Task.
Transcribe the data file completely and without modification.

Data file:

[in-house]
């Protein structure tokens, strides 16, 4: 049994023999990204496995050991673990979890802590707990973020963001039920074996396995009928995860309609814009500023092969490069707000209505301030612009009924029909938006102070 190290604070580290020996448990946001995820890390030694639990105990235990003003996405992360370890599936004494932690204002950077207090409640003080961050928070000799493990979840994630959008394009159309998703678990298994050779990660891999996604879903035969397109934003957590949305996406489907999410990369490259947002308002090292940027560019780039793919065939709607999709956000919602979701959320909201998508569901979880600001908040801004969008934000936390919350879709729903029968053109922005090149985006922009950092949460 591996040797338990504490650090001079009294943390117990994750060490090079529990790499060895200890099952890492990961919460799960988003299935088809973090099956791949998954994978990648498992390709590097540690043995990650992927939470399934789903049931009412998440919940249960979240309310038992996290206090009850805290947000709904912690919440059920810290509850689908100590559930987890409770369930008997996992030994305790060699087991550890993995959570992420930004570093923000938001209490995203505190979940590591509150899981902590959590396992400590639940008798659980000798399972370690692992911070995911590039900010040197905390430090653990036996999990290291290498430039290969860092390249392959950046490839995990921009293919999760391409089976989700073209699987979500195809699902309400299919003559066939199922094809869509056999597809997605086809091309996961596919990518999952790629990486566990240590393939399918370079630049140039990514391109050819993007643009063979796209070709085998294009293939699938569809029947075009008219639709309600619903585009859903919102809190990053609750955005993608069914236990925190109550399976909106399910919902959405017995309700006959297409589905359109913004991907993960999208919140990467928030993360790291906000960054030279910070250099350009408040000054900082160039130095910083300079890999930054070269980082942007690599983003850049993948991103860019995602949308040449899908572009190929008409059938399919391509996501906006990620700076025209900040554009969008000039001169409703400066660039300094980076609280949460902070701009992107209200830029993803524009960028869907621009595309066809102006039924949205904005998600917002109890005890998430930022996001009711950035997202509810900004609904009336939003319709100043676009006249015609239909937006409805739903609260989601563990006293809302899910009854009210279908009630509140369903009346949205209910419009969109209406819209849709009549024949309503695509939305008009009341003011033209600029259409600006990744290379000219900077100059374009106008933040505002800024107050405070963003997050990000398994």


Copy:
[in-house]
């Protein structure tokens, strides 16, 4: 049994023999990204496995050991673990979890802590707990973020963001039920074996396995009928995860309609814009500023092969490069707000209505301030612009009924029909938006102070 190290604070580290020996448990946001995820890390030694639990105990235990003003996405992360370890599936004494932690204002950077207090409640003080961050928070000799493990979840994630959008394009159309998703678990298994050779990660891999996604879903035969397109934003957590949305996406489907999410990369490259947002308002090292940027560019780039793919065939709607999709956000919602979701959320909201998508569901979880600001908040801004969008934000936390919350879709729903029968053109922005090149985006922009950092949460 591996040797338990504490650090001079009294943390117990994750060490090079529990790499060895200890099952890492990961919460799960988003299935088809973090099956791949998954994978990648498992390709590097540690043995990650992927939470399934789903049931009412998440919940249960979240309310038992996290206090009850805290947000709904912690919440059920810290509850689908100590559930987890409770369930008997996992030994305790060699087991550890993995959570992420930004570093923000938001209490995203505190979940590591509150899981902590959590396992400590639940008798659980000798399972370690692992911070995911590039900010040197905390430090653990036996999990290291290498430039290969860092390249392959950046490839995990921009293919999760391409089976989700073209699987979500195809699902309400299919003559066939199922094809869509056999597809997605086809091309996961596919990518999952790629990486566990240590393939399918370079630049140039990514391109050819993007643009063979796209070709085998294009293939699938569809029947075009008219639709309600619903585009859903919102809190990053609750955005993608069914236990925190109550399976909106399910919902959405017995309700006959297409589905359109913004991907993960999208919140990467928030993360790291906000960054030279910070250099350009408040000054900082160039130095910083300079890999930054070269980082942007690599983003850049993948991103860019995602949308040449899908572009190929008409059938399919391509996501906006990620700076025209900040554009969008000039001169409703400066660039300094980076609280949460902070701009992107209200830029993803524009960028869907621009595309066809102006039924949205904005998600917002109890005890998430930022996001009711950035997202509810900004609904009336939003319709100043676009006249015609239909937006409805739903609260989601563990006293809302899910009854009210279908009630509140369903009346949205209910419009969109209406819209849709009549024949309503695509939305008009009341003011033209600029259409600006990744290379000219900077100059374009106008933040505002800024107050405070963003997050990000398994």